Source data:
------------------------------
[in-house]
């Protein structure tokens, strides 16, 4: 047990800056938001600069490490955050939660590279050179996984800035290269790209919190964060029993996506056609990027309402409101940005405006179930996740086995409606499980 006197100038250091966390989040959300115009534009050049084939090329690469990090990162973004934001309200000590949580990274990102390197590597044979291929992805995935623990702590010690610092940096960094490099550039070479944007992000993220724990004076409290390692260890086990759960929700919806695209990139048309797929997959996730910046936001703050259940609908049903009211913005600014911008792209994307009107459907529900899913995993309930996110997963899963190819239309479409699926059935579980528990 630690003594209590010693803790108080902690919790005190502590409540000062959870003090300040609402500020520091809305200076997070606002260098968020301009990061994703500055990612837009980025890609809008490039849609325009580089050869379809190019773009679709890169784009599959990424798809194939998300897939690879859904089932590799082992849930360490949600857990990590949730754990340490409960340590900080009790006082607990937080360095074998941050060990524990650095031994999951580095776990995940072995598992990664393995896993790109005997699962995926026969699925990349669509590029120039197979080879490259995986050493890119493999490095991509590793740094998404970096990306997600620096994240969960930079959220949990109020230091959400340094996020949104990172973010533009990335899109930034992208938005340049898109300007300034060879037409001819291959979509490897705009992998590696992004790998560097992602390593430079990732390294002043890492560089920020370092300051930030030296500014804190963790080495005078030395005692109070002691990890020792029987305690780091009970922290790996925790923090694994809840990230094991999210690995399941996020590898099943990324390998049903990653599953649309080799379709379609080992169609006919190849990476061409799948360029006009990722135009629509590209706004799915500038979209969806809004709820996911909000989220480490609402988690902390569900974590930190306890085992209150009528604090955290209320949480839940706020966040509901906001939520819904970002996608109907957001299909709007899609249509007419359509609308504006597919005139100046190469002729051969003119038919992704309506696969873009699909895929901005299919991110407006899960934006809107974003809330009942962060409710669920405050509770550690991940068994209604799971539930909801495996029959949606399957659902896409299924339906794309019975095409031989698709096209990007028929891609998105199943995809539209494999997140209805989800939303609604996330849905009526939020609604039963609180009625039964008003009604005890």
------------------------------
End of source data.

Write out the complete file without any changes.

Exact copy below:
[in-house]
């Protein structure tokens, strides 16, 4: 047990800056938001600069490490955050939660590279050179996984800035290269790209919190964060029993996506056609990027309402409101940005405006179930996740086995409606499980 006197100038250091966390989040959300115009534009050049084939090329690469990090990162973004934001309200000590949580990274990102390197590597044979291929992805995935623990702590010690610092940096960094490099550039070479944007992000993220724990004076409290390692260890086990759960929700919806695209990139048309797929997959996730910046936001703050259940609908049903009211913005600014911008792209994307009107459907529900899913995993309930996110997963899963190819239309479409699926059935579980528990 630690003594209590010693803790108080902690919790005190502590409540000062959870003090300040609402500020520091809305200076997070606002260098968020301009990061994703500055990612837009980025890609809008490039849609325009580089050869379809190019773009679709890169784009599959990424798809194939998300897939690879859904089932590799082992849930360490949600857990990590949730754990340490409960340590900080009790006082607990937080360095074998941050060990524990650095031994999951580095776990995940072995598992990664393995896993790109005997699962995926026969699925990349669509590029120039197979080879490259995986050493890119493999490095991509590793740094998404970096990306997600620096994240969960930079959220949990109020230091959400340094996020949104990172973010533009990335899109930034992208938005340049898109300007300034060879037409001819291959979509490897705009992998590696992004790998560097992602390593430079990732390294002043890492560089920020370092300051930030030296500014804190963790080495005078030395005692109070002691990890020792029987305690780091009970922290790996925790923090694994809840990230094991999210690995399941996020590898099943990324390998049903990653599953649309080799379709379609080992169609006919190849990476061409799948360029006009990722135009629509590209706004799915500038979209969806809004709820996911909000989220480490609402988690902390569900974590930190306890085992209150009528604090955290209320949480839940706020966040509901906001939520819904970002996608109907957001299909709007899609249509007419359509609308504006597919005139100046190469002729051969003119038919992704309506696969873009699909895929901005299919991110407006899960934006809107974003809330009942962060409710669920405050509770550690991940068994209604799971539930909801495996029959949606399957659902896409299924339906794309019975095409031989698709096209990007028929891609998105199943995809539209494999997140209805989800939303609604996330849905009526939020609604039963609180009625039964008003009604005890």